“The volumes of police referrals, defendants charged and prosecutions have risen dramatically [in 2013-14], culminating in an 11% increase in the volume of VAWG defendants convicted in 2013-14. For domestic violence, prosecutions reached 74.6%, the highest recorded conviction rate ever … Across VAWG we have worked with the police to address the fall in volumes which we identified in the last VAWG report (2012-13); succeeding in an overall turnaround during 2013-14. However, for rape, despite beginning to see a rise in volumes, with a 25% rise in defendants charged during 2013-14, the conviction rate fell.”

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UK: A Call to end VAWG: Action Plan 2014

UK Government Home Office, 2014

“Driving a Culture Change: It is critical that we have robust laws and that we promote clear policies and guidance to tackle violence against women and girls. But if laws, guidance and policies are to have traction and real world impact, it is also critical that there is a culture within all agencies which is clearly focused on the needs of the victim and taking a partnership approach to tackling these crimes. This Action Plan sets out how we will develop and promote a clear set of leadership behaviours applicable to police, children’s and adult services, and health professionals.”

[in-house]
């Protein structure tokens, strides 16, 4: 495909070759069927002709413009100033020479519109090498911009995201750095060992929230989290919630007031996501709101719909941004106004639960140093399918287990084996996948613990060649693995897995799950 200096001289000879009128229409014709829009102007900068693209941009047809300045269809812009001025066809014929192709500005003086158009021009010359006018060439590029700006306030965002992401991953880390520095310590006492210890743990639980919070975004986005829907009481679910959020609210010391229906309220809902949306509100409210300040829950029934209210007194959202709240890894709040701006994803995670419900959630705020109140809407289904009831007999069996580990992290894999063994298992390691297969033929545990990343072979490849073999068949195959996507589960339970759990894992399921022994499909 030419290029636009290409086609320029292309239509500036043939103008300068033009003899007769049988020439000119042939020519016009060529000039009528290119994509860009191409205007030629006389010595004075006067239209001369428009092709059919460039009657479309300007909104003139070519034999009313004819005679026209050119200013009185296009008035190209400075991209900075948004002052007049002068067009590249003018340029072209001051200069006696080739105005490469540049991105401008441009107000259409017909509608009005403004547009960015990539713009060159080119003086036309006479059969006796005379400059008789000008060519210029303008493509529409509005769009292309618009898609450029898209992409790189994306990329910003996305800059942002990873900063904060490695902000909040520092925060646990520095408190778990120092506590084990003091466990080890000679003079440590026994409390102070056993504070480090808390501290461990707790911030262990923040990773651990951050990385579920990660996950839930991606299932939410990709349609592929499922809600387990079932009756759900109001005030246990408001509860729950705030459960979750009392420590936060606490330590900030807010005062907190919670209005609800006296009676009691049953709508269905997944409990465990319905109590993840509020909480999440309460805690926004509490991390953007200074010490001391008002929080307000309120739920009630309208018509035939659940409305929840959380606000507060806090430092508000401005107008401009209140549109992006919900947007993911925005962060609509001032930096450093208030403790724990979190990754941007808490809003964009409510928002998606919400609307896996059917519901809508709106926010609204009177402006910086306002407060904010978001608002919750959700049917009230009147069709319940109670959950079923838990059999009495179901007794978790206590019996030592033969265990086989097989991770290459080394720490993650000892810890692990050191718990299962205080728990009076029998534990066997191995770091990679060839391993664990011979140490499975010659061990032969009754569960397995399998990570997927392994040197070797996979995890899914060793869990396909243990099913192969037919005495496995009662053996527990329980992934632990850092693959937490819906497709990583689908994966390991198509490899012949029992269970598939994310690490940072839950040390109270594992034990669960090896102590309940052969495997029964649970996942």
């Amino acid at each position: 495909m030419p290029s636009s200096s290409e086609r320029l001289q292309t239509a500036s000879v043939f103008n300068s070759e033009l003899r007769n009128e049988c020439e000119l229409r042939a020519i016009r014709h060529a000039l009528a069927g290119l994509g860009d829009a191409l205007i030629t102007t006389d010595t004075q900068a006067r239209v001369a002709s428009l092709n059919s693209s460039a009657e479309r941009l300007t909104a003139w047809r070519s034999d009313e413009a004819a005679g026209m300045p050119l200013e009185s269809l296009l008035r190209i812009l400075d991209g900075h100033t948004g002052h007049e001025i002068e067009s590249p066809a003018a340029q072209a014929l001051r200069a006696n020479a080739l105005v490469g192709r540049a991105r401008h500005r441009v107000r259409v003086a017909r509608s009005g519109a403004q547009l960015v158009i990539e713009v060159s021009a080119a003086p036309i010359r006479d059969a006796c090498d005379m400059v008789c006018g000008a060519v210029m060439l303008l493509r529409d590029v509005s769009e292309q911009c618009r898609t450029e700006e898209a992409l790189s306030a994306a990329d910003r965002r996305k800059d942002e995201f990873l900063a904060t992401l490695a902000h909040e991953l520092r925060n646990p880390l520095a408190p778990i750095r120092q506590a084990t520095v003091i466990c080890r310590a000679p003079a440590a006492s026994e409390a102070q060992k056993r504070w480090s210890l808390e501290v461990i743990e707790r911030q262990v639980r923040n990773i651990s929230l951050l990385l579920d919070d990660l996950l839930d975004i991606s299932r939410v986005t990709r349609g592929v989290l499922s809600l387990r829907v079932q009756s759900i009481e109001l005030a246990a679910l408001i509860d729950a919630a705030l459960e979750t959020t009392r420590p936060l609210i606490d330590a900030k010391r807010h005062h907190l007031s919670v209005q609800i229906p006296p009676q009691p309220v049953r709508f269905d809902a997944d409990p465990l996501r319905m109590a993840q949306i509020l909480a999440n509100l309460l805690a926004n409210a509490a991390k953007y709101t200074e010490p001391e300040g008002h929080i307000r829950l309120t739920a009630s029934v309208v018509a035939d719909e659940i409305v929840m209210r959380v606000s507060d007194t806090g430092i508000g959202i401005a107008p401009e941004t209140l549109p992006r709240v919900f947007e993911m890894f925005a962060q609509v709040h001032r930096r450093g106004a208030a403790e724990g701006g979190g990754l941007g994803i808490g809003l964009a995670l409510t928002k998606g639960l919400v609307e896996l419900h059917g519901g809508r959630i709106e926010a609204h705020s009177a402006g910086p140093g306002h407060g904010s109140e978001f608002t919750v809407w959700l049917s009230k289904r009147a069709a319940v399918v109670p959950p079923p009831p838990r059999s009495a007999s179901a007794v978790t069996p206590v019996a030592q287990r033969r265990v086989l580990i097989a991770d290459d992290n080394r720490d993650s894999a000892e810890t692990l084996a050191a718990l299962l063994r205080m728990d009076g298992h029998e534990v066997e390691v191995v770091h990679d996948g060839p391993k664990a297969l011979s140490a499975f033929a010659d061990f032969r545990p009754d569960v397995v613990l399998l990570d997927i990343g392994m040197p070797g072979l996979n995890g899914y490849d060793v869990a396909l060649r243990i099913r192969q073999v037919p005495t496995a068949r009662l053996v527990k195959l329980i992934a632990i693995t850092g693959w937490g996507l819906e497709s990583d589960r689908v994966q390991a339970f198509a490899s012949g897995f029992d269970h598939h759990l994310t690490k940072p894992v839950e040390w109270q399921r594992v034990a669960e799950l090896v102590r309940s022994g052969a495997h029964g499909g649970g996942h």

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UK: An Overview of Sexual Offending in England and Wales

UK Ministry of Justice, Home Office & Office for National Statistics, January 2013

“This report brings together, for the first time, a range of official statistics from across the crime and criminal justice system, providing an overview of sexual offending in England and Wales. Most of the information presented in this report has been previously published in other official statistics bulletins. The report is structured to highlight: the victim experience; the police role in recording and detecting the crimes; how the various criminal justice agencies deal with an offender once identified; and the criminal histories of sex offenders.”